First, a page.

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Actually, this is technically an autobiography...

Geographical Stats

I grew up in Eau Claire and Altoona Wisconsin , and partly Minneapolis Minnesota. I moved to Los Angeles for college and I've lived in various places around town including near USC campus, Hollywood, Santa Monica, Culver City, and now in West Covina.

Family

I have a big family: 4 brothers (5 including myself), and 3 sisters. I'm the oldest, then (in order of age) Yuey (Yusef), Vince (Vincent), Christina, Mark, Erika, Kurt, and Clare. One unusual characteristic is that among us brothers, the height is inversely proportional to age/order, so the younger brothers are taller than the older ones. Most of my immediate family lives in either Wisconsin or Minnesota, but I have extended family here in the "Southland" (i.e., Southern California), Salt Lake City, NYC, North Dakota, England, Sweden, Germany, and Iran.

Education

In education, I have tried to advance both my personal interests and skills that will make me a productive member of society: theory and practice, if you will. As my studies have progressed, these two branches have grown closer together, which I interpret as moving in the right direction.

In high school, my favorite subjects were math and English, so I decided to major in linguistics when I started college at USC . Linguistics at an undergraduate level is a great way to explore human being's incredible language capacity, but it's not too practical -- or so I thought at the time -- so I also did pre-med course work, which I applied toward my minor in natural sciences. Towards the end of my undergrad experience, Prof. Jean-Roget Vergnaud introduced me to Prof. Shri Narayanan and I started doing work on human-computer dialog analysis with Shri, Prof. Dani Byrd , Lauri Gerber, and Jongho Shin.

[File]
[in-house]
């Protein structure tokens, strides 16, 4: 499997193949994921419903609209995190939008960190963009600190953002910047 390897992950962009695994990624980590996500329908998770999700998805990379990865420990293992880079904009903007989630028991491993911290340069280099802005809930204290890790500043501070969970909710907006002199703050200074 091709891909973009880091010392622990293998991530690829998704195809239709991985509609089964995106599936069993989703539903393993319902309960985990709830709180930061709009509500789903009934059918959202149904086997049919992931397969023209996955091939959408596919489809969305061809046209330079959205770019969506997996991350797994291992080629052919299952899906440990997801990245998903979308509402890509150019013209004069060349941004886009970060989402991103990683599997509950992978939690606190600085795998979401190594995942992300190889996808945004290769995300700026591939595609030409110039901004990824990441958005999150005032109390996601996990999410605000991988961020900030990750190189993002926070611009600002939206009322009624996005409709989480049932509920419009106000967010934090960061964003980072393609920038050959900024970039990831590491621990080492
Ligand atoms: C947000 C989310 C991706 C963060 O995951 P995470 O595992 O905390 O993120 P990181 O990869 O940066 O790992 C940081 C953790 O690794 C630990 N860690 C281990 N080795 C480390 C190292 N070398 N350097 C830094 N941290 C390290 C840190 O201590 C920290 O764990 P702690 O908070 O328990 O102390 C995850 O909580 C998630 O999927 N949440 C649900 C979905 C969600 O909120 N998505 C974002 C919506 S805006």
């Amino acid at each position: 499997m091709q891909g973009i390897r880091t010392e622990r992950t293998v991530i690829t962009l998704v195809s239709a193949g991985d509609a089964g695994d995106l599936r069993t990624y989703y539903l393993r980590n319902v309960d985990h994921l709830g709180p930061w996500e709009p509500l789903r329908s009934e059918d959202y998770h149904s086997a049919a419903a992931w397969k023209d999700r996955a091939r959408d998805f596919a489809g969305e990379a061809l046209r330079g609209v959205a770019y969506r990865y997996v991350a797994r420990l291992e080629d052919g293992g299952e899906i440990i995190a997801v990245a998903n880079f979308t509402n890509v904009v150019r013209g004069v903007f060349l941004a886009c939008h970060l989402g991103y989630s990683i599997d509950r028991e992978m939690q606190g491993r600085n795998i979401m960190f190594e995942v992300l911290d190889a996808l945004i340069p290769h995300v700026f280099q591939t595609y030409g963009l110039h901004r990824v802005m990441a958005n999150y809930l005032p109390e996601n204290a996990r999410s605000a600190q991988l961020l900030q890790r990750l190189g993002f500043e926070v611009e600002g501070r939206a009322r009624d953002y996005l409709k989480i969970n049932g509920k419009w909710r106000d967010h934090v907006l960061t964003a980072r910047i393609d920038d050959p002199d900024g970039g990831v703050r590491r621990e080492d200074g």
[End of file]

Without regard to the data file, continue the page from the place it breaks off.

Working with Shri at the SAIL lab really opened my eyes to the practical applications of linguistics and opened many opportunities for me as well. Seeing in computers the practical side of linguistics, and having some traumatic experiences volunteering at LA County hospital, made me decide to do my masters in computational linguistics (CL) rather than going to med school.

Combining theoretical interests in linguistics with practical applications using computers was not easy. The clash between the theoretical concerns of linguistics and the engineering concerns of computer science was difficult to overcome with the CL masters program suspended precariously between the lingustics and computer science (CS) departments. Two things helped me very much in this regard. First, working at the institute for creative technology (ICT) with Dr. Andrew Gordon , Milena Petrova, Anish Nair, and Reid Swanson gave me a good experience working with ontologically driven text processing. Second, the SAIL lab is a sturdy bridge between the CS and linguistics departments based on speech science foundations of speech processing and phonetics. Under Dr. Sungbok Lee's patient mentoring I studied speech processing and participated in the emotion and pronunciation (TBALL) subgroups of the SAIL lab (the TBALL project is joint between USC, UCLA, and Berkeley). Furthermore, at the SAIL lab I worked on developing my programming skills, which helped me successfully apply to the PhD program in the CS department.

Currently, I'm ABD (all but dissertation) and working on finishing and defending my dissertation. My thesis is that natural language descriptions of emotions are definite descriptions that refer to intersubjective theoretical entities. Pardon the technical jargon. In plain English, this just means that different people may describe their emotions differently, but yet they can come to mutual understanding. Making a theory about how people do this despite the fact that emotions are abstract and hard to objectively measure is the scientific component of my thesis . The technological component is to make a computer agent that can simulate such human behavior .

In general, I'm interested in user differences and how these affect natural language human-computer interaction, particularly in the case of emotions. My studies in emotions research looks at user variation on small time frames while my research with processing child speech looks at developmental variations over longer periods of time.

Up Close And Personal

To really get inside of my head, you can see these magnetic resonance movies



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Last modified: Thu Aug 9 16:58:05 PDT 2011